Archive

Monthly Archives: April 2014

Medical marijuana: New rules and a ‘ton of confusion’

Physicians reluctant to become gatekeepers for those who want legal access to pot

Medical marijuana users across Canada can be forgiven for being confused right now.

First, they thought that with the new medical marijuana regime that comes into effect tomorrow, they would lose their ability to grow their own legal pot at home and have to buy it instead from new large-scale commercial operations.

Plus, it seemed the users would have to dismantle their own growing operations, and could find police on their doorsteps if they didn’t notify Health Canada by April 30 that they had stopped production and destroyed all their plants.

‘It’s very confusing right now, and for people like me who are thinking about this and absorbed in it all day, it’s kind of hard to keep track of what’s going on.’– Dana Larsen, director of non-profit group Sensible B.C.

But a Federal Court ruling on March 21 changed the legal landscape, at least temporarily, and users licensed for personal production as of Sept. 30, 2013, will be able to keep growing their pot at home pending a future trial.

Click the link to read the whole CBC News story – http://www.cbc.ca/news/canada/medical-marijuana-new-rules-and-a-ton-of-confusion-1.2588779

Physician-assisted death is going to become legal’: Canada’s right-to-die debate almost over, doctors say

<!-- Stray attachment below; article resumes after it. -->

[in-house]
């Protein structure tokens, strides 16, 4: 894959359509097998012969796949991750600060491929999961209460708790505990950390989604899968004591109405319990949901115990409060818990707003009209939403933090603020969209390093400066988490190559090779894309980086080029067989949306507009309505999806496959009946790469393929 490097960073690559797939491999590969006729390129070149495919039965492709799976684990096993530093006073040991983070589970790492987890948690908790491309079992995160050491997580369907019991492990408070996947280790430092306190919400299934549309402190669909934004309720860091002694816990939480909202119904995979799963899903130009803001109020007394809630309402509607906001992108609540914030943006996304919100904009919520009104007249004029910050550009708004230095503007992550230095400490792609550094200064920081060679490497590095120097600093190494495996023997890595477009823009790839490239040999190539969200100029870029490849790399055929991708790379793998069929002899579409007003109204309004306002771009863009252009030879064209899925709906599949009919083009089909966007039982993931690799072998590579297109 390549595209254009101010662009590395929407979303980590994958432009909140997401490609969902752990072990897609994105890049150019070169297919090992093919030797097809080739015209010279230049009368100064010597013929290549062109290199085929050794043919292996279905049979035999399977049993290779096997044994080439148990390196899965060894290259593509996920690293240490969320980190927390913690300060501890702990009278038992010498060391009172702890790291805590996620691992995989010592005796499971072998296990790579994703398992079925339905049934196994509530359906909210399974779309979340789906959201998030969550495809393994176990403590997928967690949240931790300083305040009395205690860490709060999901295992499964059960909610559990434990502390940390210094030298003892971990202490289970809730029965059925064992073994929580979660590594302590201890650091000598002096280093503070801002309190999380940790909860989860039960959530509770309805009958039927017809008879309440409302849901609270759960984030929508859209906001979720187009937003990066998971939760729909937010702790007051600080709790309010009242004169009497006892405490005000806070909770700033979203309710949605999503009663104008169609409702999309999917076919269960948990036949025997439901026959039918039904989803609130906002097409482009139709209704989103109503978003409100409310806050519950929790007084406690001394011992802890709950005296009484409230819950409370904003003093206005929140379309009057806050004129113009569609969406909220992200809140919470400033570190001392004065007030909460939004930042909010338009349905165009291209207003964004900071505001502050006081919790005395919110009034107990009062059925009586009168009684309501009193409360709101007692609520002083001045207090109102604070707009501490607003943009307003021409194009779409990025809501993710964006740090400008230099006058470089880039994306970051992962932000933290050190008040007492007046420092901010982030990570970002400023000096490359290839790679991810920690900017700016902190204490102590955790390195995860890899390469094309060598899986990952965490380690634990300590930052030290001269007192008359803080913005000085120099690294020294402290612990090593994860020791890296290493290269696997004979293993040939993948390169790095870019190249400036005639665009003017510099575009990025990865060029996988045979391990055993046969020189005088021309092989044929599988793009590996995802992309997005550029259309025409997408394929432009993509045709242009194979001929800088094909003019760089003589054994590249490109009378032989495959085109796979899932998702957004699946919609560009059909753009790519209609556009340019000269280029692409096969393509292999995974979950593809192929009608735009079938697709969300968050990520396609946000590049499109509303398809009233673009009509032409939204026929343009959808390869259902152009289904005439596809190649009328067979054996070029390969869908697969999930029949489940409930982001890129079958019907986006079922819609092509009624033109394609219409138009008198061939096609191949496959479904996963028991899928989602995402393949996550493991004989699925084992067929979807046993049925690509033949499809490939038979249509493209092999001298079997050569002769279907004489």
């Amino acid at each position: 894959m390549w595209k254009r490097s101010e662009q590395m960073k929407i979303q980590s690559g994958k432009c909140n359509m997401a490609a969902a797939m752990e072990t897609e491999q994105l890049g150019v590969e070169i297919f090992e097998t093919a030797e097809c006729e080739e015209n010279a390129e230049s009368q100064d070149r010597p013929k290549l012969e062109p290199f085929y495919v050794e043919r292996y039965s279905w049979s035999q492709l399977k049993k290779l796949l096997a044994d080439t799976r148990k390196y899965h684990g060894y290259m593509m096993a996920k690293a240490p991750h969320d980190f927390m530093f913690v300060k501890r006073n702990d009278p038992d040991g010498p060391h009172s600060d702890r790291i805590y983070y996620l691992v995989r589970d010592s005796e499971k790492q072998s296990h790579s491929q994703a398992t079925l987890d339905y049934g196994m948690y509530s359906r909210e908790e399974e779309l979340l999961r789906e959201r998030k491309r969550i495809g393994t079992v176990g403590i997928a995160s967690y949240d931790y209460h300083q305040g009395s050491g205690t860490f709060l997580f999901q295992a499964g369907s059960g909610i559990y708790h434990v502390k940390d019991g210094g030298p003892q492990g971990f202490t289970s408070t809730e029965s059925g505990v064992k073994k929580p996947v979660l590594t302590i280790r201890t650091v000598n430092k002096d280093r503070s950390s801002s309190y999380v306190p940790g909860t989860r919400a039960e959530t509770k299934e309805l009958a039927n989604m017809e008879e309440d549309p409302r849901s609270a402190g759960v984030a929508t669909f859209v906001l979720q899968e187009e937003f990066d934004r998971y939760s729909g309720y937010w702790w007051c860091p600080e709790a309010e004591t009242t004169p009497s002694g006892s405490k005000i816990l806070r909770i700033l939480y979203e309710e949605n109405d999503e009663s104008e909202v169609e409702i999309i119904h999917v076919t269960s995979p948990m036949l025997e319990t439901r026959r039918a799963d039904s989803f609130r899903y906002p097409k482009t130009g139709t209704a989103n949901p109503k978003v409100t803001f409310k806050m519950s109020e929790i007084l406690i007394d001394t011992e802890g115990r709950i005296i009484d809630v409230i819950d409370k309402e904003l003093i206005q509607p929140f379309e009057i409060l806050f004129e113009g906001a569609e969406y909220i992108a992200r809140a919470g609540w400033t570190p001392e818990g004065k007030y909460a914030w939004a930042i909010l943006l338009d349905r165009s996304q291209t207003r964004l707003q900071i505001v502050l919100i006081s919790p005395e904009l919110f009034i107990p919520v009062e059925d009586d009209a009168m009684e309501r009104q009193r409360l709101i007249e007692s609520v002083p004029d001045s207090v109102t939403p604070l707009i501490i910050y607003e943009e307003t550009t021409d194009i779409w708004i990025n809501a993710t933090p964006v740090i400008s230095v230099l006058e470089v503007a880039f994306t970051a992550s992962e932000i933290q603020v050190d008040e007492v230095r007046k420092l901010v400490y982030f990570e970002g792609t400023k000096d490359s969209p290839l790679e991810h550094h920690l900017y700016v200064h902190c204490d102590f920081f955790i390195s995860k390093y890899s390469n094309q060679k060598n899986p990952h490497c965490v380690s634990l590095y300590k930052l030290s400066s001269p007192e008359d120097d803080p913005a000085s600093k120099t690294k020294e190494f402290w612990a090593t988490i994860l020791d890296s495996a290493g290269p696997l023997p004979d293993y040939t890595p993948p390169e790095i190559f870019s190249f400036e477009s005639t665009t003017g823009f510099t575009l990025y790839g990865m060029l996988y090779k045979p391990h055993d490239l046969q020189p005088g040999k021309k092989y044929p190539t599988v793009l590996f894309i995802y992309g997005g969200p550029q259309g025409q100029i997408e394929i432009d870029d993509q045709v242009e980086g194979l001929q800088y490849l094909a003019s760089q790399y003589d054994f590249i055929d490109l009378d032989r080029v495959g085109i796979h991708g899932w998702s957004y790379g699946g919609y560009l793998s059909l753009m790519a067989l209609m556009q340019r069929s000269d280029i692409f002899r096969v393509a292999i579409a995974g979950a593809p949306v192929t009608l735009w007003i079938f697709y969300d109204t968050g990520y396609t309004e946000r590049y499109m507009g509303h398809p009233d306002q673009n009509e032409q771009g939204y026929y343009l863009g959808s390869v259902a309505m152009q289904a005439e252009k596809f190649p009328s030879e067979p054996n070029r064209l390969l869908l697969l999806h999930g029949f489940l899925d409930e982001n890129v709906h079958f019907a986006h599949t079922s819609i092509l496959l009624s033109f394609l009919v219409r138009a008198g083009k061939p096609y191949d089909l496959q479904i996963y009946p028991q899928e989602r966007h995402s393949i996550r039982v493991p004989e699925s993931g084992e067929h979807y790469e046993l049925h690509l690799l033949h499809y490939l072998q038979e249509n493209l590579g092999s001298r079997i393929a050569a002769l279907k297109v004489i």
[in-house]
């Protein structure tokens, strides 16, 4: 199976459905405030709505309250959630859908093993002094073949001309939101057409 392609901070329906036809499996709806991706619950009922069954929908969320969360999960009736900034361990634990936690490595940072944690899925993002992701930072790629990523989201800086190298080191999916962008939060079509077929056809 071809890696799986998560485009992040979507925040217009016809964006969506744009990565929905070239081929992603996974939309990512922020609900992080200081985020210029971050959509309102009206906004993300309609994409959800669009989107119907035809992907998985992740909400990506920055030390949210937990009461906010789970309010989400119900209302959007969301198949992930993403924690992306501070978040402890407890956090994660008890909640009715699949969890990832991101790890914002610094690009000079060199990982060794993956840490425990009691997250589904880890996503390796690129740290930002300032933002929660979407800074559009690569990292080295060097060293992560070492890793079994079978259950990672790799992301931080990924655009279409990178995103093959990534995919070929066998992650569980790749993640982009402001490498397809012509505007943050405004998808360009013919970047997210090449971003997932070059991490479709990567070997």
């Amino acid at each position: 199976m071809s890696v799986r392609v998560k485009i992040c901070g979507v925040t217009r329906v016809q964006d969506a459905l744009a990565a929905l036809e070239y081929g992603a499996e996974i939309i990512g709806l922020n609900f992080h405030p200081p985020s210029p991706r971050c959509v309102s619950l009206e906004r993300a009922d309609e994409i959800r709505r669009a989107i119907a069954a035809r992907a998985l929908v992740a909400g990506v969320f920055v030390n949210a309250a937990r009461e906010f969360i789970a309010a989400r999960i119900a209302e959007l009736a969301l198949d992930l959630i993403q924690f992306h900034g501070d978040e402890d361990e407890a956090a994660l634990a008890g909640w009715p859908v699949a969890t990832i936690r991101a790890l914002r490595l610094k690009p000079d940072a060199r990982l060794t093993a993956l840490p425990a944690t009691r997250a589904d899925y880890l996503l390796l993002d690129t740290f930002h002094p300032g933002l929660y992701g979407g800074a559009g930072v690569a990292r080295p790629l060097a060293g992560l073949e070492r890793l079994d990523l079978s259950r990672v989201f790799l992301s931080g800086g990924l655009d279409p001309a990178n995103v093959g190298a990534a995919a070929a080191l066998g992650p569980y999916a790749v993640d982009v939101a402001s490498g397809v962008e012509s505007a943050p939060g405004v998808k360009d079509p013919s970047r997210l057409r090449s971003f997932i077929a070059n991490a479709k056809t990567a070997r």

It’s time to move beyond the drawn out “yes” or “no” arguments over doctor-assisted death and prepare for a future where sick patients would be granted the freedom to choose when and how they die, doctors who specialize in caring for the terminally ill argue in Canada’s leading medical journal.

http://news.nationalpost.com/2014/04/07/physician-assisted-death-is-going-to-become-legal-canadas-right-to-die-debate-almost-over-doctors-say/

Article Foretelling Dark Future for Canadians Who Study Medicine Abroad Reprehensible

According to a recent article entitled “False Hope for Canadians Who Study Medicine Abroad” from the Centre for Health Services and Policy Research by Barer, Evans and Hedden, – Canadians that choose to study Medicine abroad should not expect any special consideration, and can expect an unpleasant outcome in their efforts to re-enter Canada to practice medicine.

http://www.cmaj.ca/content/186/7/552.extract?cited-by=yes&legid=cmaj;186/7/552

Much of the article’s statistical information and the bleak picture for Canadians Studying Abroad (CSAs) who want to enter Canadian residency programs are accurate. However, the conclusion by the authors presents a very dark and difficult road for these brave and enterprising CSAs to return home to practice medicine. What is reprehensible is the fact that the authors apparently did not research other existing career pathways that can indeed put CSAs on an even playing field with their Canadian trained compatriots.

Although, I would never dissuade a CSA from applying for entry to a Canadian residency program, I would also inform them that they are only one of thousands applying for about 330 seats allocated to foreign medical graduates – with the odds of success approaching that of a Canadian government sanctioned lottery.

More importantly, I would also advise them that if they were to continue their post-graduate medical education and training in specified foreign jurisdictions, they can attain Canadian medical training equivalancy and re-enter Canada on an equal footing with their Canadian trained colleagues.